he crosshairs of partisan artillery changes over decades. In Italy, union rallies, party conferences, student protests and terrorism thrived in the streets. Disputes and dissent earned their political chevrons based on physical clout.
Thirty years ago, Red Brigades terrorists murdered Corriere della Sera journalist Walter Tobagi in an act that typified that era’s corporal extremism. His assassination came a few days after the Milan newspaper published a piece under the headline, “They are not invincible Samurai.” The report irredeemably put Tobagi on the wrong side of anti-ruling class rage. He was a target.
As it turned out, the commandos who shot the 33-year-old journalist were young sons of Milan’s well-to-do intellectual middle class. One turned state’s evidence and received only a brief jail term. He eventually joined a militant Catholic action group. Such defections doomed the group over time.
The Red Brigades and their adversaries operated at a time when only bodily harm could one-up rhetoric. The potency of violence needed no middle-man. Throughout this period television was a passive bystander. Split as ever along party lines, it worked mostly to erect a variety show wall against real-world intrusion.
The 21st century has inverted the trend: the variety show is now the intrusion. Street protest is considered both time-consuming and income-depleting. It also lacks the ideological nourishment it fed on between 1960 and 1990. Feasible resentment is instead video-specific and focuses on personalities and their enemies, with television facilitator and messenger. By introducing show business personalities to incarnate debate, passive resistance is made the equal of entertainment.
Prime Minister Silvio Berlusconi helped popularize the trend. He entered politics following a singing career and stints as a variety show host on Italian state television. As a network owner, he pioneered the development of European attack television and made it into a new-age populist weapon well before Fox News adopted a similar formula in the United States. By staking out the battlefield, he also helped populate it.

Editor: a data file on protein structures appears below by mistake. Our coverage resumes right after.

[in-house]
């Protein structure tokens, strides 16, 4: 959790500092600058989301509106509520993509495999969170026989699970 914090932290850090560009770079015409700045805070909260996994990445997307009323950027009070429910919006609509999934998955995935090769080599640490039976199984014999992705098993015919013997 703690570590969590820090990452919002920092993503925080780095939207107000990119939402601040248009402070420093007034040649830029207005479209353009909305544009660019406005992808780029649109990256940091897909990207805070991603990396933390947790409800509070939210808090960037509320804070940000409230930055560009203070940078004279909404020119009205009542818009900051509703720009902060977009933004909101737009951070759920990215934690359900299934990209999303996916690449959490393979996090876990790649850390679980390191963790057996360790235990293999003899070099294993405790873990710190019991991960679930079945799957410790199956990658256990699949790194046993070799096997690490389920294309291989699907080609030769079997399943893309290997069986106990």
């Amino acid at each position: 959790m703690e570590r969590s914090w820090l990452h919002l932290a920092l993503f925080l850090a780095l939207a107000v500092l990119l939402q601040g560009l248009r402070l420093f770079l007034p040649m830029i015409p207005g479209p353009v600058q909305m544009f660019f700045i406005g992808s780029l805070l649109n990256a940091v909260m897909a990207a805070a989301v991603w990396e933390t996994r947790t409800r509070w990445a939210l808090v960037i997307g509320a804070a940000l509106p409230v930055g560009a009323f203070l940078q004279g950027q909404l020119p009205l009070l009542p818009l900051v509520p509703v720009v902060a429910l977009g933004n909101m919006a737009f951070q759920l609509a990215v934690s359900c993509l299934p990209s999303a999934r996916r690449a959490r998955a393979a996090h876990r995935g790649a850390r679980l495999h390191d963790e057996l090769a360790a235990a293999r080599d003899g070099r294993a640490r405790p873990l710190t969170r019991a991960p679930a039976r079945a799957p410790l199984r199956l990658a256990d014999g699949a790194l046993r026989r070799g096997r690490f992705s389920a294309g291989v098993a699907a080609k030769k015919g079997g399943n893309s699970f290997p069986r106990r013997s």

Two of Berlusconi’s leading detractors, Beppe Grillo, a former comedian, and Michele Santoro, a longtime talk show host, are grizzled veterans of the attack scene. Santoro’s crusading “AnnoZero” program is as rhetorical as it is sincerely investigative. In place of party chiefs, union leaders and terrorists are an array of entertaining TV hosts who combine skilful agitprop with self-serving bombast.
Berlusconi’s malfeasance lubricates both medium and message and keeps him in the spotlight. Hosts establish presence through howling dissent and the national political debate depends on and reflects the volume and vulgarity of their prime time chatter.
When Santoro was suspended recently for on-air insults (he and Berlusconi constantly tussle), his successful campaign to revoke the ban stood in for political news. So dominant is his persona that many newspapers neglected reporting either why he’d been suspended or even the specific subject matter of the program that caused the fuss.
The goings on led TV-wise Italian author Beppe Severnigni to suggest that Italian media soon won’t need to support or even to report on politics. They’ll simply take its place. What highly-visible personalities say about the political process will be the process. “The hijacked will hijack the hijackers.”
The mood was no less complex in 1980, only different. Commentary was outward-bound, directed from the arcane, inside world of highbrow communicators, to the larger-than-life reality of the streets, to which it deferred. Tobagi was killed for daring back the darers. He wasn’t alone.
But no outsiders are left. Berlusconi uses television to burnish his image and disparage aspects of the institutions he doesn’t like, an irony that thrills him. Subversive blogger Grillo and small-screen clipboard-thumper Santoro repeatedly, while calling him down, also play openly to the greater throb. Fame’s parishioners, they seek both his removal and his thunder.
In his 1960s cornerstones “The Age of Anxiety” and “Understanding Media,” Canadian philosopher Marshall McLuhan spoke of the “bard abilities” of radio, television and film. “All media work us over completely. They are so pervasive in their personal, political, economic, aesthetic, psychological, moral, ethical, and social consequences that they leave no part of us untouched, unaffected, unaltered.”
At the time, McLuhan’s concepts seemed more fanciful than prescient. America had only three networks, Italy two; none broadcast past midnight.
But McLuhan was right. There is no more political life on the streets, at least not of the kind that riveted the intellectually troubled West of 30 years ago. In its stead, as Paddy Chayefsky foresaw in his script for the 1976 film “Network,” is a pervasion of bards in the box, each one certain of many things. As an ensemble, they represent a fulsome, propaganda-tinged, love-me or leave-me view of a carnival-colored world. They not only report the weather, they’re the forecast.